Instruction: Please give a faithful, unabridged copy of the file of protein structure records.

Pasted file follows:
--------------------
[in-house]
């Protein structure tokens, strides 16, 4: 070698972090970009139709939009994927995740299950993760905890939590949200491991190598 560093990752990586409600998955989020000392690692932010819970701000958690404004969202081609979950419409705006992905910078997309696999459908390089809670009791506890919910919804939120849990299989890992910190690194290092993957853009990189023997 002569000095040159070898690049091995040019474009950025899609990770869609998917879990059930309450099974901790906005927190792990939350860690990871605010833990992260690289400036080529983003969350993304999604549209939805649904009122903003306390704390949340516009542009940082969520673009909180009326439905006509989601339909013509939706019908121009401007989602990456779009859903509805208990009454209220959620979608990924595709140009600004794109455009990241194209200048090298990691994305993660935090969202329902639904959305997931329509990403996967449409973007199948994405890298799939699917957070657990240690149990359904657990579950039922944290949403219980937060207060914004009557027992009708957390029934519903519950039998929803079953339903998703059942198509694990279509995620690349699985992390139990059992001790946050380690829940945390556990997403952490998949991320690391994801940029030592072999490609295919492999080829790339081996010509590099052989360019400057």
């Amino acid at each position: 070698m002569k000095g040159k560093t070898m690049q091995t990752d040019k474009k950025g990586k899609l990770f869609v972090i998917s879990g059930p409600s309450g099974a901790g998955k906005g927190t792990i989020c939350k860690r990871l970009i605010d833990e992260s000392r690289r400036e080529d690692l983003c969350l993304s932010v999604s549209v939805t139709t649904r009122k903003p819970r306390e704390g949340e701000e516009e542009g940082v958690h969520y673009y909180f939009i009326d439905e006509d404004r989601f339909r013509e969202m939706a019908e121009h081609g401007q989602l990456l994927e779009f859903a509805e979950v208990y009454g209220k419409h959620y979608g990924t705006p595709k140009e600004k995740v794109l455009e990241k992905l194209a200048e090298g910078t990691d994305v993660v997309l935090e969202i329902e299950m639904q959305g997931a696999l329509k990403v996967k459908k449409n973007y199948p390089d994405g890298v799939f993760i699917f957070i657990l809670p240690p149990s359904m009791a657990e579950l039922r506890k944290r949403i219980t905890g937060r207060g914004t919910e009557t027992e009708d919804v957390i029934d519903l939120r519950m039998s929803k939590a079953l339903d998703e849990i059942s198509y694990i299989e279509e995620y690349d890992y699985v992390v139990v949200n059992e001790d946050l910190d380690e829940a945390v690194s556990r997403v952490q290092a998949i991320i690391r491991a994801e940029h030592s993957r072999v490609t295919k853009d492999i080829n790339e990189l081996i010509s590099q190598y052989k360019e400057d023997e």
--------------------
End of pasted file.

[in-house]
């Protein structure tokens, strides 16, 4: 070698972090970009139709939009994927995740299950993760905890939590949200491991190598 560093990752990586409600998955989020000392690692932010819970701000958690404004969202081609979950419409705006992905910078997309696999459908390089809670009791506890919910919804939120849990299989890992910190690194290092993957853009990189023997 002569000095040159070898690049091995040019474009950025899609990770869609998917879990059930309450099974901790906005927190792990939350860690990871605010833990992260690289400036080529983003969350993304999604549209939805649904009122903003306390704390949340516009542009940082969520673009909180009326439905006509989601339909013509939706019908121009401007989602990456779009859903509805208990009454209220959620979608990924595709140009600004794109455009990241194209200048090298990691994305993660935090969202329902639904959305997931329509990403996967449409973007199948994405890298799939699917957070657990240690149990359904657990579950039922944290949403219980937060207060914004009557027992009708957390029934519903519950039998929803079953339903998703059942198509694990279509995620690349699985992390139990059992001790946050380690829940945390556990997403952490998949991320690391994801940029030592072999490609295919492999080829790339081996010509590099052989360019400057």
């Amino acid at each position: 070698m002569k000095g040159k560093t070898m690049q091995t990752d040019k474009k950025g990586k899609l990770f869609v972090i998917s879990g059930p409600s309450g099974a901790g998955k906005g927190t792990i989020c939350k860690r990871l970009i605010d833990e992260s000392r690289r400036e080529d690692l983003c969350l993304s932010v999604s549209v939805t139709t649904r009122k903003p819970r306390e704390g949340e701000e516009e542009g940082v958690h969520y673009y909180f939009i009326d439905e006509d404004r989601f339909r013509e969202m939706a019908e121009h081609g401007q989602l990456l994927e779009f859903a509805e979950v208990y009454g209220k419409h959620y979608g990924t705006p595709k140009e600004k995740v794109l455009e990241k992905l194209a200048e090298g910078t990691d994305v993660v997309l935090e969202i329902e299950m639904q959305g997931a696999l329509k990403v996967k459908k449409n973007y199948p390089d994405g890298v799939f993760i699917f957070i657990l809670p240690p149990s359904m009791a657990e579950l039922r506890k944290r949403i219980t905890g937060r207060g914004t919910e009557t027992e009708d919804v957390i029934d519903l939120r519950m039998s929803k939590a079953l339903d998703e849990i059942s198509y694990i299989e279509e995620y690349d890992y699985v992390v139990v949200n059992e001790d946050l910190d380690e829940a945390v690194s556990r997403v952490q290092a998949i991320i690391r491991a994801e940029h030592s993957r072999v490609t295919k853009d492999i080829n790339e990189l081996i010509s590099q190598y052989k360019e400057d023997e």